Can Ardern stop the rot?

John Armstrong at TVNZ has some advice for Ardern on her return.  Stop the rot and stop it quickly.  But can she? Quote.

The incumbent three-party governing arrangement was displaying all the coherence and co-ordination of the proverbial drunken sailor long before the Prime Minister left for the relative sanctuary of a Winston Peters-free New York.

The unwieldy contraption has since appeared to be even more sloshed in her absence as its components stumble from one mini-crisis to the next minor scandal with such regularity that you can almost set your watch by it.

This three-headed hydra needs to go on the wagon — and pretty darned soon.

Viewed in isolation, each blunder or botch-up has not amounted to very much in the grand scheme of things. […]

Viewed in total, however, the various mishaps and miscues add up to a fair-sized catalogue of catastrophe. […]

What will stick in [voters] minds from this epidemic of embarrassment will be the hard-to-erase impression that Ardern’s regime is riddled with incompetence.

It will leave the public wondering whether Ardern has lost control. That is where the damage is really being done.

The onus is on her to display leadership in its most raw fashion — even more so given National’s efforts to portray her as weak are all about reducing public confidence in Ardern’s leadership of the country. […] End quote.

That will indeed be a challenge as to date Ardern’s leadership qualities have been notable by their absence. She did not want to be the leader of the Labour Party, she did not expect Labour to win the election, and they didn’t. I’m not even sure that she expected Peters to anoint her.  Ardern has had no experience in leading a party, much less a government formed from a coalition of losing parties – and yet, here we are! Quote.

From the moment she touches down back in Auckland, Ardern must draw a line under the happenings of recent weeks and demonstrate that her government is not “Dysfunction Junction” —the apt phrase dreamed up by Winston Peters and one he might have been wise to have kept to himself.

There is much that needs inclusion on Ardern’s emergency “to do” list, but here are eight things for starters.

1. Issue a loud and ear-piercing wake-up call to Labour MPs that the margin between victory and defeat in the 2020 election is likely to be narrow in the extreme. […]

2. Reinforce that message by reading the modern-day equivalent of the Riot Act to Labour’s ministers both inside and outside the Cabinet. If she has not done so already, Ardern needs to flag to them the likelihood of a reshuffle of portfolios in the not-too distant future — and that those who have not shaped up risk being shipped out. Her ministers need to shift their mindset away from blaming everything that has gone wrong in their portfolios on the previous government. A year on from the election, that no longer washes.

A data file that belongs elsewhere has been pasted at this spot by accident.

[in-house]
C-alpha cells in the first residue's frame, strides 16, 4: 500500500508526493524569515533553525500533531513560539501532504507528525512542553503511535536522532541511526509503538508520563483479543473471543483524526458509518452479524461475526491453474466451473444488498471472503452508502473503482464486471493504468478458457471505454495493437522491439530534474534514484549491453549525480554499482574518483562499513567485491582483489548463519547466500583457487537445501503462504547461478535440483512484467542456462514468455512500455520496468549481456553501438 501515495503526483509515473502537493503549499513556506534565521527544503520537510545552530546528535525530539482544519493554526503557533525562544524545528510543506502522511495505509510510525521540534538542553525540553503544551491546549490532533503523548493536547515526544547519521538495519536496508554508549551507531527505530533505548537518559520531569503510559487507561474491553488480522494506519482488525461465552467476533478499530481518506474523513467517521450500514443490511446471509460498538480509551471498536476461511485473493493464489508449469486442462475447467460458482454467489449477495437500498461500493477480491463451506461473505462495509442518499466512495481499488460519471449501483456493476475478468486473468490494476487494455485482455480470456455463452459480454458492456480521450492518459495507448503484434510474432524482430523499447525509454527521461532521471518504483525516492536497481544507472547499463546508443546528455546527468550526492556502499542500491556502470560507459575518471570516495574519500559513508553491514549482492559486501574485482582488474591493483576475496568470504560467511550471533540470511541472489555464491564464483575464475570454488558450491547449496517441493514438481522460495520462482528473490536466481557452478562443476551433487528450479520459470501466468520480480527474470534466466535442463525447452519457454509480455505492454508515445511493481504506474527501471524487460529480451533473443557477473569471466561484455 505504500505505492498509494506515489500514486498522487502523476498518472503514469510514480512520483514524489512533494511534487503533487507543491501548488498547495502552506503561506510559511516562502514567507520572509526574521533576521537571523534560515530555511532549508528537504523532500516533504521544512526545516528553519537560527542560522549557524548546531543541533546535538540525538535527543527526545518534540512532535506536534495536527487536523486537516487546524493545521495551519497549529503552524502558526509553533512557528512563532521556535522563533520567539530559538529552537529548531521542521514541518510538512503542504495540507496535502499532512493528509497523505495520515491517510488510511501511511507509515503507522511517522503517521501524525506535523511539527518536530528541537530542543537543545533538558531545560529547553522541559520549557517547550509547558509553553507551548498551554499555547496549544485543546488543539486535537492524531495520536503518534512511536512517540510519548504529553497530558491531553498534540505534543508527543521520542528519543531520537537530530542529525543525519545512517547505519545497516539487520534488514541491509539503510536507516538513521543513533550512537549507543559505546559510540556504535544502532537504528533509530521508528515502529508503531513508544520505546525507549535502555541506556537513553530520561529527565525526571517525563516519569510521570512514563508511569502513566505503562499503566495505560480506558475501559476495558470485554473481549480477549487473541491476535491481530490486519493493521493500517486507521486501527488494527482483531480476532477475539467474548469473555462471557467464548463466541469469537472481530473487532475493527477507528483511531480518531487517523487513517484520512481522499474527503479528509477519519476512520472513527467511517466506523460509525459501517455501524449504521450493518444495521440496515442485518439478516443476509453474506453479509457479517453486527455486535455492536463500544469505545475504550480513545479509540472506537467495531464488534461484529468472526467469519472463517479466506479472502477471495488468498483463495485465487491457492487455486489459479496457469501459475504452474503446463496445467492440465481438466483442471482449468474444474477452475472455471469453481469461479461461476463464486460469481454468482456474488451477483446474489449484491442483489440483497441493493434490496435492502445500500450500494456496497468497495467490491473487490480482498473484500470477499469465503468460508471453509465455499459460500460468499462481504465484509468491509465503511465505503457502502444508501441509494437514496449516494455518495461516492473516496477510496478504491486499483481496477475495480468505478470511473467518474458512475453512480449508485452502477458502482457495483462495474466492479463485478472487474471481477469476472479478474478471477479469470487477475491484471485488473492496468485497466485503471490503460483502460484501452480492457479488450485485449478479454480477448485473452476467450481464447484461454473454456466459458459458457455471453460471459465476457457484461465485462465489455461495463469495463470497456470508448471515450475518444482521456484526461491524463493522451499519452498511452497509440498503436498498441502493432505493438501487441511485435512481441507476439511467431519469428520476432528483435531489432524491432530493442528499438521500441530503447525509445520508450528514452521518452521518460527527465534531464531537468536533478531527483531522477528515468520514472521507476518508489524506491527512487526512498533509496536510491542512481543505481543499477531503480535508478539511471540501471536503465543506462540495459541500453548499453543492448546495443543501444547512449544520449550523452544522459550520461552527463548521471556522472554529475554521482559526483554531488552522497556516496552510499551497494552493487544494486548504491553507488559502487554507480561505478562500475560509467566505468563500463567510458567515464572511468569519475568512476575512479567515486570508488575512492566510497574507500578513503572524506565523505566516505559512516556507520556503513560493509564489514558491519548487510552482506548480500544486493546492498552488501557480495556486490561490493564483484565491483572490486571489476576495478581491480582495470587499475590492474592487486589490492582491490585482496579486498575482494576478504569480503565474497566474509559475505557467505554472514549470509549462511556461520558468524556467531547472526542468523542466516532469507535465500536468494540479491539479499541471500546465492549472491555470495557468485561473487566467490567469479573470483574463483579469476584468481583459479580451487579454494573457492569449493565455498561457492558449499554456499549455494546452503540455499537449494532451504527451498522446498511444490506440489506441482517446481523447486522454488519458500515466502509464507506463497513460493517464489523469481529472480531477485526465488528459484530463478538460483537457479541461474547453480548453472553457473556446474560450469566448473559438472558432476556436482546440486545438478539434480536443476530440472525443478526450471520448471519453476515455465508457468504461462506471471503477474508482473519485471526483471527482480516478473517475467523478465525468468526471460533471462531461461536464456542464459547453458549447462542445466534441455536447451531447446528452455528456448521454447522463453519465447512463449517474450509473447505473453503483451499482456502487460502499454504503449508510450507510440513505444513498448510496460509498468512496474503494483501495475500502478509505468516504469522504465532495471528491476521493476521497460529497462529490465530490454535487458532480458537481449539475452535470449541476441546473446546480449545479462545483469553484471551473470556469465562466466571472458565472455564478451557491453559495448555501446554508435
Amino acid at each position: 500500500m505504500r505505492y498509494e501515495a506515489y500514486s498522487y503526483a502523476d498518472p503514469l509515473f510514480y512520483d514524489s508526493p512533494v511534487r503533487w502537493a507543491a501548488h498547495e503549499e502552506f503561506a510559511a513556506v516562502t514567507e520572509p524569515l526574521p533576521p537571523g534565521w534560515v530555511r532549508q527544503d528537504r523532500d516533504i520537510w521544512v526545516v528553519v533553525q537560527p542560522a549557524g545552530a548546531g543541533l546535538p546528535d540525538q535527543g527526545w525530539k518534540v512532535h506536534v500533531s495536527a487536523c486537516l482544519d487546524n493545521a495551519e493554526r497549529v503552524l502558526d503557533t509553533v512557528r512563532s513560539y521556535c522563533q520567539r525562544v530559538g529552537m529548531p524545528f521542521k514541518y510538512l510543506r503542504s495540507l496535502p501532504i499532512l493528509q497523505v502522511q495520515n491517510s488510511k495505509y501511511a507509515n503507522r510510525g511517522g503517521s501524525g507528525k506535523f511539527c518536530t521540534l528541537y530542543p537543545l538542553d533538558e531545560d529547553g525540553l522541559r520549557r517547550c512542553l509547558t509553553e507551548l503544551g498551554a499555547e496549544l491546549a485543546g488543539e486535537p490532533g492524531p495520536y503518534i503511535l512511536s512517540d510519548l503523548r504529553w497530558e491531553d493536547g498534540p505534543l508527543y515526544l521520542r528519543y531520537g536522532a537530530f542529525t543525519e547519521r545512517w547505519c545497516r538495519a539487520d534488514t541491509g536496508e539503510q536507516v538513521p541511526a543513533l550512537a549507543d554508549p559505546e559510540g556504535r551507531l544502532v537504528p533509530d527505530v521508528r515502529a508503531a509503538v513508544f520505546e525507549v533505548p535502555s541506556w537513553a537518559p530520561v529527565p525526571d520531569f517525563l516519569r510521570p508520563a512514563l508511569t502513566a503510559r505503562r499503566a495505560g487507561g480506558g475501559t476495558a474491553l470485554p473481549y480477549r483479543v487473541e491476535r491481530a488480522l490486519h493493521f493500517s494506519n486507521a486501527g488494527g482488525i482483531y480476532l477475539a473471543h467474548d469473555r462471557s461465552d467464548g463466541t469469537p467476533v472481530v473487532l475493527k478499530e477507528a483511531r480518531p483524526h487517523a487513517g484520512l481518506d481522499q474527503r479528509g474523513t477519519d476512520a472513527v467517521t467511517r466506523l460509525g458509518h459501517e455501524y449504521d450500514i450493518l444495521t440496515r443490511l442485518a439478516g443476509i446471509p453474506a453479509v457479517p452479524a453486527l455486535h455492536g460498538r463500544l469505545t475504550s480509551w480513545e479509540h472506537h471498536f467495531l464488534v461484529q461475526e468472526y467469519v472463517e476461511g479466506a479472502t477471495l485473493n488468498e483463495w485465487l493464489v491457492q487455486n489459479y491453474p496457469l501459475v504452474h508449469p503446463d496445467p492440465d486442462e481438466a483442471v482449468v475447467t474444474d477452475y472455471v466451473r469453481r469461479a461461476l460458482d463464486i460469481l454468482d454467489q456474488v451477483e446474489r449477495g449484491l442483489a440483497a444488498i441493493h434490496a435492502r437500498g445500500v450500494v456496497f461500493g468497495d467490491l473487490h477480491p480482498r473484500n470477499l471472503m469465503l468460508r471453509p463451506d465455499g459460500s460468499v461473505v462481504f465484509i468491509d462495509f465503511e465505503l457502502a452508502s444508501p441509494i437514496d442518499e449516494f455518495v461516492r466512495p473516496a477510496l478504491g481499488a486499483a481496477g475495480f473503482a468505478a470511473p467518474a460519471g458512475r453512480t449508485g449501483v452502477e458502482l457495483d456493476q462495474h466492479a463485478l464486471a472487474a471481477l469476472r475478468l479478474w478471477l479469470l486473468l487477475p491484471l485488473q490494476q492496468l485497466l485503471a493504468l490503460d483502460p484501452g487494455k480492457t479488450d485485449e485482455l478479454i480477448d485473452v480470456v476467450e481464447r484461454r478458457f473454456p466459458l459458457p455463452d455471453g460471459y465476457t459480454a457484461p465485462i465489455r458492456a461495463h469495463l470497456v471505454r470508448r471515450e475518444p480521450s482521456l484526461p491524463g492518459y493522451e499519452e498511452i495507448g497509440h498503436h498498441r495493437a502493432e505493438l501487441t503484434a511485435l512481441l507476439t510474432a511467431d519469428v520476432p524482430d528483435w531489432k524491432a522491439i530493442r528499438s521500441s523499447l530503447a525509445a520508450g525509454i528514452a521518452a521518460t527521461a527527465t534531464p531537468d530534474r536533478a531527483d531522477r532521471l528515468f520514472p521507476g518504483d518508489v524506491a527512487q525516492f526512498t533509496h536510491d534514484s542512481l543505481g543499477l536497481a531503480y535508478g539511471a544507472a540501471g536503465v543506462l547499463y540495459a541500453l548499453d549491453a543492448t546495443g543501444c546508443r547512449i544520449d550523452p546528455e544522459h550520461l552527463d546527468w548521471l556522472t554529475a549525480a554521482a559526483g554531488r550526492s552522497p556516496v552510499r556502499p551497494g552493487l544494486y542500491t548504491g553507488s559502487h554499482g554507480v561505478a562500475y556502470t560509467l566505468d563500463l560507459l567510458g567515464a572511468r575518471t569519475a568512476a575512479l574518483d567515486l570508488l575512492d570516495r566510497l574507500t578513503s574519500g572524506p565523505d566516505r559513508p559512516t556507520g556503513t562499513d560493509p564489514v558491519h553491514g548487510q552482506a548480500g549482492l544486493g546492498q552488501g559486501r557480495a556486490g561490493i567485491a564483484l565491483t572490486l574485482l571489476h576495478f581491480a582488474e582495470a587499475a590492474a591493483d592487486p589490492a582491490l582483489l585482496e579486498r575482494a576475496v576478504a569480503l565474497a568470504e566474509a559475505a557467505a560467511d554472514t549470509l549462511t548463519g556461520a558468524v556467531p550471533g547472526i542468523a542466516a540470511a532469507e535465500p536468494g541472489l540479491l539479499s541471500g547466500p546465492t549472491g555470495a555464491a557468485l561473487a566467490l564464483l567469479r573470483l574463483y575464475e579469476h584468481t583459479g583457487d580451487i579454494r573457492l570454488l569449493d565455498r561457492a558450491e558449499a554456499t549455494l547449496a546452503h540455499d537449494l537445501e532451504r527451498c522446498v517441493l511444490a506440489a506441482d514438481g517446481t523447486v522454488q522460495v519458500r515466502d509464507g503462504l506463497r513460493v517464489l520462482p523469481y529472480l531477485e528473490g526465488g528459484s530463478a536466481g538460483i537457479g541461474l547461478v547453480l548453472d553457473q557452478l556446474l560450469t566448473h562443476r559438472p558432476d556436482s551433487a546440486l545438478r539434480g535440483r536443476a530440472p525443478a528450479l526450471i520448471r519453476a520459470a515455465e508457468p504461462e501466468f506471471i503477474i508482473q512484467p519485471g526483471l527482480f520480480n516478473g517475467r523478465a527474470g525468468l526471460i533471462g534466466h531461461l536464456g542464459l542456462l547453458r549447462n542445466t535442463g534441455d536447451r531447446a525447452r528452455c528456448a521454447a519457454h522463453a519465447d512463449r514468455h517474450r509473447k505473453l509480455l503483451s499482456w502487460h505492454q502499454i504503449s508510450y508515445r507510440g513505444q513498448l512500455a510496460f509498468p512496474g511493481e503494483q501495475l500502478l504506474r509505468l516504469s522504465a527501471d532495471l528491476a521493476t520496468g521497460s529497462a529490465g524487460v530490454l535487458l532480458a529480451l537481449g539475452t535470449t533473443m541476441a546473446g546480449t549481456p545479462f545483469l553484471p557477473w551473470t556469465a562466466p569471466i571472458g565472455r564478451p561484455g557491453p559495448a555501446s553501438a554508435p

3. Stop mouthing sweet nothings about running an open and transparent Government when it is glaringly obvious that is far from being the case.

4. Stop being an apologist for Peters. Ardern needs to dispel the perception that New Zealand First is now “running the show” as the common parlance puts it. When push comes to shove, she has the sheer weight of numbers to call the shots. Peters and his MPs have nowhere else to go but to stick with Labour — at least for the foreseeable future. end quote.

But that is exactly what is happening and the perception is the reality. Winston has forced them to relabel the shebang, forcing the major party in the coalition to refrain from referring to the government as ‘Labour-led’.  Ardern does not have the numbers to call the shots, she needs Winston, he knows that.

As for the assertion that NZ First have nowhere else to go but stick with Labour?  They could go to the polling booth tomorrow. They probably won’t as the trough is still brimming with goodies but make no mistake, Ardern serves at Winston’s pleasure. Quote.

5. Don’t pretend there is coalition unity where this none. Requiring Andrew Little in his guise as Justice minister to defend the New Zealand First-driven legislation banning MPs from party-hopping was demeaning to him and confusing for the public.

6. Highlight the health of the economy. Last week’s economic growth figures have cut the ground from under the doomsayers in the private sector who have been using the drop in business confidence as a Trojan horse to try and water down Labour’s roll back of National’s anti-worker industrial relations laws.

7. Kill off any thought that Labour will endorse the likely recommendation from the Tax Working Group that a capital gains tax become part of the country’s tax structure. As the song goes, you can’t get everything you want. As much as such a tax is long overdue and as staunch as Ardern might be about “doing the right thing”, she would be well advised not to hang that albatross around her neck. As the saying goes, Oppositions don’t win elections, governments lose them.

8. That said, Labour needs to start taking Simon Bridges seriously. National’s leader might still come a long second to Ardern in any popularity contest. His job is to build the respect which will enable him to speak and act with real authority in the run-up to the next election. Right now, Ardern and company are giving him opportunity to do so which stretches way beyond generous and much closer to the truly stupid. End quote.

The other interesting aspect of John’s analysis was the number of times that the Greens were mentioned as important players in the current situation.  I counted exactly none.  To all intents and purposes, they are well and truly Gunted when it comes to wielding power.


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WH is a pale, stale, male who does not believe all the doom and gloom climate nonsense so enjoys generating CO2 that the plants need to grow by driving his MG.

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